Unless I'm headed somewhere different than the office, my commute takes me down Interstates 395 and 95. It's freeway traffic, with lots of different headed different places - and usually in a big hurry to get there. As a result, anyone doing the speed limit will get dusted pretty quickly.
Going that fast without any traffic lights, there's no time to take in the scenery. Not that there's much to see anyway, but it all whizzes by so rapidly that it's hard to see anything of consequence that might be there.
Still, there's little to do on the 20-minute ride, especially if XM's playlist turns decidedly crappy that day (or your receiver suddenly stops working, as mind did, but that's another story). So what else is there to keep the mind occupied besides actually paying attention to the road?
Well, we are in Virginia. And our fine Commonwealth also happens to be the king of vanity plates. You know, license plates that have some clever saying that tells you something about who owns the car.
Like one driver I passed in the express lanes. His plate read, "TO DFARM". Made sense; it was a somewhat-grizzled-looking guy wearing a flannel shirt, driving a late model Chevy pickup. It wasn't hard to imagine that guy busting his tail before sunrise to make sure the resident animals had a good meal for the day.
Not far behind the Silverado was a Mercury Grand Marquis. It also had vanity plates. These read, "HES WRTY".
This is supposed to give us a snapshot at someone, a public glimpse into an otherwise anonymous life. But this told me nothing. At first, I made the assumption that the "HES" was supposed to be "he's", but since VDOT doesn't really use apostrophes, it had to be omitted.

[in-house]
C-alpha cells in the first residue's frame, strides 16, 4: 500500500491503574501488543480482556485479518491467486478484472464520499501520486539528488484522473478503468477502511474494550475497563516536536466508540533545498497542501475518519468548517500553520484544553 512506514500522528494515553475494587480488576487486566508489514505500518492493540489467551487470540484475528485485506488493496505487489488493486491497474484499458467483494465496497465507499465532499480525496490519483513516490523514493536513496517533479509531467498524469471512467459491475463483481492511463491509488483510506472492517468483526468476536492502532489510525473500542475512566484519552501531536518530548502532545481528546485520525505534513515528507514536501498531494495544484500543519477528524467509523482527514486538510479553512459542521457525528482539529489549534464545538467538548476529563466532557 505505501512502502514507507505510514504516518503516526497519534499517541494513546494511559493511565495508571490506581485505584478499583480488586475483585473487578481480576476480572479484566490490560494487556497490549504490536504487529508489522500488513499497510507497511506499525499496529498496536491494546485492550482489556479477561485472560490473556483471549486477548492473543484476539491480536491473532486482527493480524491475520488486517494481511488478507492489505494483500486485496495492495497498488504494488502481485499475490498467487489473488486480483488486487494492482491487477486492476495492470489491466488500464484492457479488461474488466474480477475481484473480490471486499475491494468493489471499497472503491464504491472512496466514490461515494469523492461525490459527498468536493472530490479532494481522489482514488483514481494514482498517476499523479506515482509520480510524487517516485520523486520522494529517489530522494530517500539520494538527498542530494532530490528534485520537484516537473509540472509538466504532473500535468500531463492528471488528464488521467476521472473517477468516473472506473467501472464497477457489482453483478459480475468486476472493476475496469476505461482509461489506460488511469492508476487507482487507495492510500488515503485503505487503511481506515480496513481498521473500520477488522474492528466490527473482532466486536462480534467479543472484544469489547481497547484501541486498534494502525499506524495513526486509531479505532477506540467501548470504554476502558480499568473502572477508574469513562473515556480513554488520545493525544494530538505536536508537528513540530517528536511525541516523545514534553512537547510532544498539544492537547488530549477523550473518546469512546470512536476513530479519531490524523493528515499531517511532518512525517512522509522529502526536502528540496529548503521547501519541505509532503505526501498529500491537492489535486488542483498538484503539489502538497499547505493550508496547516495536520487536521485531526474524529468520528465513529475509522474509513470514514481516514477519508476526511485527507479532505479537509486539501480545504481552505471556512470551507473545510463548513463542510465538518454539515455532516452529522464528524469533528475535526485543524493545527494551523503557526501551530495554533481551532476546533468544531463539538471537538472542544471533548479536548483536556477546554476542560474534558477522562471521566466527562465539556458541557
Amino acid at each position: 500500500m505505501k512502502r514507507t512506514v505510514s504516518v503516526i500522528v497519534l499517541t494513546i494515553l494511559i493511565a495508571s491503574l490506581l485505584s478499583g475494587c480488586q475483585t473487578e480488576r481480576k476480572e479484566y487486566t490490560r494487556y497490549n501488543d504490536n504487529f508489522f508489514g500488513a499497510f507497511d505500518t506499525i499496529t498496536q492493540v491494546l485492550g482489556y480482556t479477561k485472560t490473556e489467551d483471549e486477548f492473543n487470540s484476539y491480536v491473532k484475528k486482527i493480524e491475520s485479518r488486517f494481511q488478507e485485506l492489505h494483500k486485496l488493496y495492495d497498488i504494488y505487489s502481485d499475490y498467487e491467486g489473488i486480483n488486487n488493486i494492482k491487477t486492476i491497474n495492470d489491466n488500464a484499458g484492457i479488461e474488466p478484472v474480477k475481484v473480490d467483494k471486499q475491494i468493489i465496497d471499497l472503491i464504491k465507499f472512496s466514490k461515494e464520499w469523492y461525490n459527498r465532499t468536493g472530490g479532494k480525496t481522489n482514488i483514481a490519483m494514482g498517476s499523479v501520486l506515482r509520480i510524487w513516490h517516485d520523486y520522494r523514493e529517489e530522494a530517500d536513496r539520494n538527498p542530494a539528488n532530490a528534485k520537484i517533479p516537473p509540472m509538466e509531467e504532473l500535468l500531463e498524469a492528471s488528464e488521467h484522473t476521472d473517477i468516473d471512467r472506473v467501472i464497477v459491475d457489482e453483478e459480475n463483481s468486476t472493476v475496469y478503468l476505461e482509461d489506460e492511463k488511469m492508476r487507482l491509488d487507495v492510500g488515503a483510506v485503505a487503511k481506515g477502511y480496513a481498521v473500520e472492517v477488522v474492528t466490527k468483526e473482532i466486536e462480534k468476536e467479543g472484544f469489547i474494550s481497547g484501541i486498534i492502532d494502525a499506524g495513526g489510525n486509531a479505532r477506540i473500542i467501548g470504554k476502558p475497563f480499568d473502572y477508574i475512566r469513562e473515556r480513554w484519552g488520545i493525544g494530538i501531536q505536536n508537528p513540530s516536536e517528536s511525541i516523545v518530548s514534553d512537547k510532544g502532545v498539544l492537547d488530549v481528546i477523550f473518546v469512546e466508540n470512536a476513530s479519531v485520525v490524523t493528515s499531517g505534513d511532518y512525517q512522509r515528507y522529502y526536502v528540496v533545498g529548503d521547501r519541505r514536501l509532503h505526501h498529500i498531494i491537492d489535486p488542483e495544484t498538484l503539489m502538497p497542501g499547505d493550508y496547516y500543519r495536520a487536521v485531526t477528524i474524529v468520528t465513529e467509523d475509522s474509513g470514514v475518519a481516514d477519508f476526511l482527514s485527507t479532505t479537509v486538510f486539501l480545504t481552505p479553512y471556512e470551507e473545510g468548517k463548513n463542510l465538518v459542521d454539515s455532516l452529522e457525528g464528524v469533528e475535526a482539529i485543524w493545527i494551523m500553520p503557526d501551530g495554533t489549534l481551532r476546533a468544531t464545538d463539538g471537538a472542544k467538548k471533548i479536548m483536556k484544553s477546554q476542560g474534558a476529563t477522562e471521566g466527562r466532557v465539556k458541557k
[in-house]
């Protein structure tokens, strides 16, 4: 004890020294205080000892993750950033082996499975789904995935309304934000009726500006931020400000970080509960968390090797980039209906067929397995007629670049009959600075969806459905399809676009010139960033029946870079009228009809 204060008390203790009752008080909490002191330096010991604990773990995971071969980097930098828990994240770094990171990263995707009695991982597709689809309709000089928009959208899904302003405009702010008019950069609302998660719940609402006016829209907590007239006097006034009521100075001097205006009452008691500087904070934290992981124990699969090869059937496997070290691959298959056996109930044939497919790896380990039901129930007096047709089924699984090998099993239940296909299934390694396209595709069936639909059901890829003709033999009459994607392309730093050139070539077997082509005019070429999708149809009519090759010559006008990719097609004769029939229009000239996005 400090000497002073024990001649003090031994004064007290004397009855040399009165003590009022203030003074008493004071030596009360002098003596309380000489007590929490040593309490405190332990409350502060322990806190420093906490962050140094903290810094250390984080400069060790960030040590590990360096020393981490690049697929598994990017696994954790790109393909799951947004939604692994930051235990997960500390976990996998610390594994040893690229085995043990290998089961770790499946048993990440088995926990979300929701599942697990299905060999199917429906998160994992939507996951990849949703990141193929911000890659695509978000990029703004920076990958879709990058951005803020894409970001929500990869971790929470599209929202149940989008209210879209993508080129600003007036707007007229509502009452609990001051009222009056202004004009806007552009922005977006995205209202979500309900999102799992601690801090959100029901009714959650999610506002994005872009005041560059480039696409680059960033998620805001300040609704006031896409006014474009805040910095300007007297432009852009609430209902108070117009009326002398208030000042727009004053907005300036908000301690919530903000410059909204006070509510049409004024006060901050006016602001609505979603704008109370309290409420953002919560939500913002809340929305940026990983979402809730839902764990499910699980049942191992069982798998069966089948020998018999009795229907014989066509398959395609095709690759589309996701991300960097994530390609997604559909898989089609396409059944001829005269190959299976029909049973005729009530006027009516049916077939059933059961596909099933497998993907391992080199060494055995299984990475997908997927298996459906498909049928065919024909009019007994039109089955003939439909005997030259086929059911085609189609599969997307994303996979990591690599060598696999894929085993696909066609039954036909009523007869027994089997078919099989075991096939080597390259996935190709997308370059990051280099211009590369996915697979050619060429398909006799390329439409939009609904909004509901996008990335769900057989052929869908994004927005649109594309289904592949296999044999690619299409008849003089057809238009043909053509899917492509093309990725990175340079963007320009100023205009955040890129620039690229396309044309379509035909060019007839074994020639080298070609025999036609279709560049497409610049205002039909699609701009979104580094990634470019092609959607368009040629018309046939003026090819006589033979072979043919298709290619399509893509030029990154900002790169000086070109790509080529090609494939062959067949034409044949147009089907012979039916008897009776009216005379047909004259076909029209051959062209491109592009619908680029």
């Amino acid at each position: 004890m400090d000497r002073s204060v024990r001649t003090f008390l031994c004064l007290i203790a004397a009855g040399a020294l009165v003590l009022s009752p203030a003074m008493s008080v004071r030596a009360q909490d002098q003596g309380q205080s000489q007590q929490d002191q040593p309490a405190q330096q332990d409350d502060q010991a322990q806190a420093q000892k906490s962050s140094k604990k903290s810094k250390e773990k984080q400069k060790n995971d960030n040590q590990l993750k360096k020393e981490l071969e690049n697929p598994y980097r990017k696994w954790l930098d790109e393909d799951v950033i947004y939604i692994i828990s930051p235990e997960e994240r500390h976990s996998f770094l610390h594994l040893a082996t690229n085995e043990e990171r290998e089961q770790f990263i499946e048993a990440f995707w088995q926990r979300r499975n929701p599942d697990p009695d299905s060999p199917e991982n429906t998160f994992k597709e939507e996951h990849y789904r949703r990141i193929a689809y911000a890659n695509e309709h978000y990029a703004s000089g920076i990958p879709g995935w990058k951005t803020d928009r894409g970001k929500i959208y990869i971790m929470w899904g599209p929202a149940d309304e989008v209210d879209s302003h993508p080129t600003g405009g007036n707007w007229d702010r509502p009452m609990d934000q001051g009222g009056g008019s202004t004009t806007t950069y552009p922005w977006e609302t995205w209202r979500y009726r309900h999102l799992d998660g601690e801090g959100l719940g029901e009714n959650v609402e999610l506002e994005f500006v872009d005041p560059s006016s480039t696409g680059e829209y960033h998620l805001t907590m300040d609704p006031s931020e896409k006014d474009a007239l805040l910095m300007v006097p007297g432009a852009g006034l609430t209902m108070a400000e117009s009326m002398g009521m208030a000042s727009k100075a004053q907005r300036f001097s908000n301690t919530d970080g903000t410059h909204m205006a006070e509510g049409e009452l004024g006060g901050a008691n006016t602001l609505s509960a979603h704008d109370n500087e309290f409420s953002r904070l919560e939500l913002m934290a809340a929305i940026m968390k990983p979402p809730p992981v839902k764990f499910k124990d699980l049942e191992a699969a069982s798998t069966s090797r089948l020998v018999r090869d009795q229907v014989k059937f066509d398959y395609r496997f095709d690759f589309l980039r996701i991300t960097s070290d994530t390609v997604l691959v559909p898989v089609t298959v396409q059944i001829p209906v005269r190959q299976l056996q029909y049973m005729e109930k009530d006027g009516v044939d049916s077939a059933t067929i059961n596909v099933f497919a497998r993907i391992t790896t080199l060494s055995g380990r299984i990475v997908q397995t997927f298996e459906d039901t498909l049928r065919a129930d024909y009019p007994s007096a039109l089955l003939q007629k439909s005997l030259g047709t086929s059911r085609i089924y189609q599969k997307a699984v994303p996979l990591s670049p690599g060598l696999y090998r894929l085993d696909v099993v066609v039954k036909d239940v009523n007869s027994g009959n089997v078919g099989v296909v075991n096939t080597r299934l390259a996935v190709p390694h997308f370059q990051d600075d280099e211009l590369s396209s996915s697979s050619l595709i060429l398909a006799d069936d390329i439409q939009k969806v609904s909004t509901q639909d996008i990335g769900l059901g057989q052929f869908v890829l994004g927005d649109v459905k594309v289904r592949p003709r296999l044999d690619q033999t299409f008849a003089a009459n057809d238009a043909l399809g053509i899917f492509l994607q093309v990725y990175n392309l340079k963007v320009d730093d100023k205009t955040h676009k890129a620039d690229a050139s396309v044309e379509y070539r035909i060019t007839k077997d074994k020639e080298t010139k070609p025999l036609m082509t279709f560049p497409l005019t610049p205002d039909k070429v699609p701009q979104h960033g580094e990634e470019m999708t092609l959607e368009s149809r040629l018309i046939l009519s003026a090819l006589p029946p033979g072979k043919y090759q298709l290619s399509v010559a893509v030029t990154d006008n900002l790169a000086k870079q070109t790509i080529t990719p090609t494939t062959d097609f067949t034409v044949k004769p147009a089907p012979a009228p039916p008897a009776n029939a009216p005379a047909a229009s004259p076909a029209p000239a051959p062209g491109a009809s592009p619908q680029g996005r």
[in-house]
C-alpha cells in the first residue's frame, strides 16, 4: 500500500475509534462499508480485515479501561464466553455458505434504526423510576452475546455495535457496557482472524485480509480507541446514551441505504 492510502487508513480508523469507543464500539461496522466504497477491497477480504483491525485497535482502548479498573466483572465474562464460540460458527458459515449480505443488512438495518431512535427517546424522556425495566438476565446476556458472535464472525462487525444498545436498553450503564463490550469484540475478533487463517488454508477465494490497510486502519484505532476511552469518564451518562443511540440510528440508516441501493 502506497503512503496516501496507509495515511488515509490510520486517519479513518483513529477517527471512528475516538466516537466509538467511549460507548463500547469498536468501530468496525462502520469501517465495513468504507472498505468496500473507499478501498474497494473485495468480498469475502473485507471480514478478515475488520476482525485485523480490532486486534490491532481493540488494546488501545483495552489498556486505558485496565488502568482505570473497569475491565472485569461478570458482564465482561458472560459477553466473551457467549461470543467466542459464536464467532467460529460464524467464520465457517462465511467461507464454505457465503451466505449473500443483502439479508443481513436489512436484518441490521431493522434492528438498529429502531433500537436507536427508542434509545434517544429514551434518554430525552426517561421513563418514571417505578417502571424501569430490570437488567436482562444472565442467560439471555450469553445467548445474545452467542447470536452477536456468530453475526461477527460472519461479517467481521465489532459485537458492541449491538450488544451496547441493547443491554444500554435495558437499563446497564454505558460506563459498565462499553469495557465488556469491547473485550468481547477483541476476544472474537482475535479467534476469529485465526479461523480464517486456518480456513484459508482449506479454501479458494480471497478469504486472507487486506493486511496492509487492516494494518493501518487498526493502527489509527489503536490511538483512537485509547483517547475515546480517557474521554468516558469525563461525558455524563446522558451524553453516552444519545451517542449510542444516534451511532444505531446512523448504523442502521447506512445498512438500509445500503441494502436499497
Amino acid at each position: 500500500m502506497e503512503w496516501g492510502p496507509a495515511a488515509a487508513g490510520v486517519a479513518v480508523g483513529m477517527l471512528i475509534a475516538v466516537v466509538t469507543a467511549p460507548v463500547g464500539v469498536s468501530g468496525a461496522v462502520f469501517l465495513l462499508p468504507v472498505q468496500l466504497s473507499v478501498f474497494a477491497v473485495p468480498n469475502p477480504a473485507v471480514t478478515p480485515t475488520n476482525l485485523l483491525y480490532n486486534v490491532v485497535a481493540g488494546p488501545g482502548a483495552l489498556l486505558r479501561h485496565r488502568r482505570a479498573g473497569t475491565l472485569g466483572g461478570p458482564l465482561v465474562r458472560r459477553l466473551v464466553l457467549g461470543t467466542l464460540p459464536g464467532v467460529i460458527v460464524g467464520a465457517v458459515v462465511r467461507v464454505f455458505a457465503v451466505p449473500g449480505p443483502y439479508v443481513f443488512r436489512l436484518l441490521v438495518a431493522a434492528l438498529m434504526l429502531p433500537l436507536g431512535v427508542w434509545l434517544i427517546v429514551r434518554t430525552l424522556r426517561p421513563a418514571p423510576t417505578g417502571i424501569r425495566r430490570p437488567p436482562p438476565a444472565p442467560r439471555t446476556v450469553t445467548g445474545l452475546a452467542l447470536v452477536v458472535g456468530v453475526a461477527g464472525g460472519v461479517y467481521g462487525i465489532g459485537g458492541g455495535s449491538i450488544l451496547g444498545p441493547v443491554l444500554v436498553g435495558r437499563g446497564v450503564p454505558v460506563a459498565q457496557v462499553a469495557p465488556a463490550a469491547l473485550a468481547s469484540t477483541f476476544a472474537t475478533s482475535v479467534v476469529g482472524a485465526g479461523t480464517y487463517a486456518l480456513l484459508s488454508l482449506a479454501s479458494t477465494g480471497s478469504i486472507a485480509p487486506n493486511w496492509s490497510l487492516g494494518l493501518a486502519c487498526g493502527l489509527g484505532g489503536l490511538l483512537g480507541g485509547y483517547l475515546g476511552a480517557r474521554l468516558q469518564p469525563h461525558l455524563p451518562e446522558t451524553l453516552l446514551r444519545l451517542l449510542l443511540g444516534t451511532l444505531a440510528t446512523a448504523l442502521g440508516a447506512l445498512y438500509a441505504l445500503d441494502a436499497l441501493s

But then what? Does this person like to doodle a lot (he's writey)? Does this person have a distinct inability to run on and on about nothing - kind of like this blog - and the plate combination "HES WRDY" wasn't available?
That theory took a bit of a hit when I glanced into the window, and the driver appeared to be an older black woman. Maybe it's her car; maybe it's her husband's or brother's or father's. But her presence introduced an unforseen element of doubt.
So what if the first part wasn't a contraction? VDOT allows seven-letter license plates without spaces; why the space? HES isn't a word, doesn't sound like a word, and is the beginning to very few words. Is Heswerty a tiny, heretofore unknown branch of Hezbollah - with an Americanized spelling?
Perhaps you've heard the Lewis Black bit about hearing something so stupid and incomprehensible that the mind cannot let it go and feels the need to deconstruct it. That's what happened here; possibilities swirled through my mind - all were plausible, all were equally flawed.
Hey, I said it was a boring drive.
Perhaps this person and others can take a lesson from billboard advertisers. Because of where they are, they inherently have only a few seconds to catch your attention, so the message must be punchy. Quick-hitting gags, one-liners, scantily-clad women, whatever - it has to make its point fast, because the target audience will soon be gone, zooming down the freeway and in view of another billboard.
If you're going to tell us something about yourself, make it understandable. "TO DFARM" was well-done. "HES WRTY" was not. But if their goal was to make me think, they did that.
And helped eleviate another uneventful commute.